Heisman winner Walker, 53: I can run a 4.3 40, play in NFL now
When Herschel Walker won the Heisman Trophy in 1982, only two current NFL running backs had even been born.
Walker was traded by the Dallas Cowboys in one of the NFL’s most infamous deals . . . and Dallas used one of the picks it got back to draft Emmitt Smith. Smith was inducted into the Pro Football Hall of Fame five years ago.
In Walker’s last season in the NFL, Barry Sanders was MVP, John Elway got his first Super Bowl win and Steve Young led the NFL in passer rating. All have been in the Hall of Fame since 2005.
Walker is older than more than half the NFL's current head coaches. Yeah, Walker is old.
Yet the 53-year-old on Thursday told the Boomer & Carton radio show that he could still play in the NFL, boasting of a 40-yard dash time that would wow at the combine now, perhaps taking a shot at the way running backs play today, and saying the biggest thing holding him back? His professional MMA career, of course.
"There is not a doubt in my mind, if I played today, I (could) contribute to a team," Walker told the show, according to CBSSports.com. "Let me tell you the reason why [I can play]. Running backs today don't play every play. They only play, like, a couple of plays and they go out of the game."
Walker won the Heisman at Georgia in 1982, after putting together one of the greatest careers by a running back in collegiate history. He shunned the NFL for the USFL out of college, playing three seasons for Donald Trump's New Jersey Generals, winning league MVP in 1985 and finishing as the league's all-time leader in rushing attempts, yards and touchdowns.
From there he would play 12 seasons in the NFL, rushing for 8,225 yards, adding 4,859 yards receiving, and finishing with 84 career touchdowns. His most famous role in NFL history came in 1989, when the Cowboys shipped him and four draft picks to Minnesota for five players and a boatload of picks . . . selections the Cowboys used to choose players such as Smith, Alvin Harper, Dixon Edwards and Darren Woodson — all of whom won multiple Super Bowls in Dallas.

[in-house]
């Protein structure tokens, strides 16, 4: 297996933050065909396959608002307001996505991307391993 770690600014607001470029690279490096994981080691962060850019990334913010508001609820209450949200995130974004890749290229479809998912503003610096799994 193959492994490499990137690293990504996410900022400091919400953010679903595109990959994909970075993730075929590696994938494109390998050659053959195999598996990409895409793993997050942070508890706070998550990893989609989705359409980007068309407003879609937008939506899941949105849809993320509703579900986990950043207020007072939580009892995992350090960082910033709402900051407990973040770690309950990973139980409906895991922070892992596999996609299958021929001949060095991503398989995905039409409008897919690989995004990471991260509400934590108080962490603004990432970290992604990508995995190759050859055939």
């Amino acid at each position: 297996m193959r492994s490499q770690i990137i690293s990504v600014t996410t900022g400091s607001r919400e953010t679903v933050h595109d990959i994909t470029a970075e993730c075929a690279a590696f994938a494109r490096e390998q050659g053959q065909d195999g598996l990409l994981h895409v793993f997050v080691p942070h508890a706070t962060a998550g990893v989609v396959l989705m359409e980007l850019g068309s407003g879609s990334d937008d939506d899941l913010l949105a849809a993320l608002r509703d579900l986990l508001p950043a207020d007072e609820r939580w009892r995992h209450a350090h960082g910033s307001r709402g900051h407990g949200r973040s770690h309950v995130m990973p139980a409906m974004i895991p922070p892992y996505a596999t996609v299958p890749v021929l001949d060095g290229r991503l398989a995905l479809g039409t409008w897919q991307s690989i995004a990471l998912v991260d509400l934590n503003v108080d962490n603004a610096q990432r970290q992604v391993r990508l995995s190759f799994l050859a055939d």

But apparently for Walker, who last played in 1997, 18 years out of the NFL hasn't slowed him down but rather kept his legs fresh.
"The last time I ran a 40, I ran a 4.3," Walker told the show. "That was like a year ago. That was when I had not been doing any track work. All I had been doing was [MMA]. ...
"I thought about [playing in the NFL], but I'm still fighting. I've gotta get out of the fighting first. Once I get out of the MMA stuff, then I may go back and play. I want to be the George Foreman of football."
Foreman, for you kids out there, is more than a pitchman and grill master. In 1994, Foreman beat Michael Moorer to become the oldest heavyweight champion in history at 45.
To Walker's credit, it's not like he's demanding to be a workhorse back or anything.
"I can return kickoffs. I still run very well, like I've always (run). So I know I can be a positive thing."
Walker returned more than 200 kickoffs in his NFL career, averaging more than 23 yards with two touchdowns.
The oldest player in NFL history as of now is George Blanda, a quarterback/kicker/punter, who was 48 in his final game.
Just a pup in Herschel Walker years.
H/t: Larry Brown Sports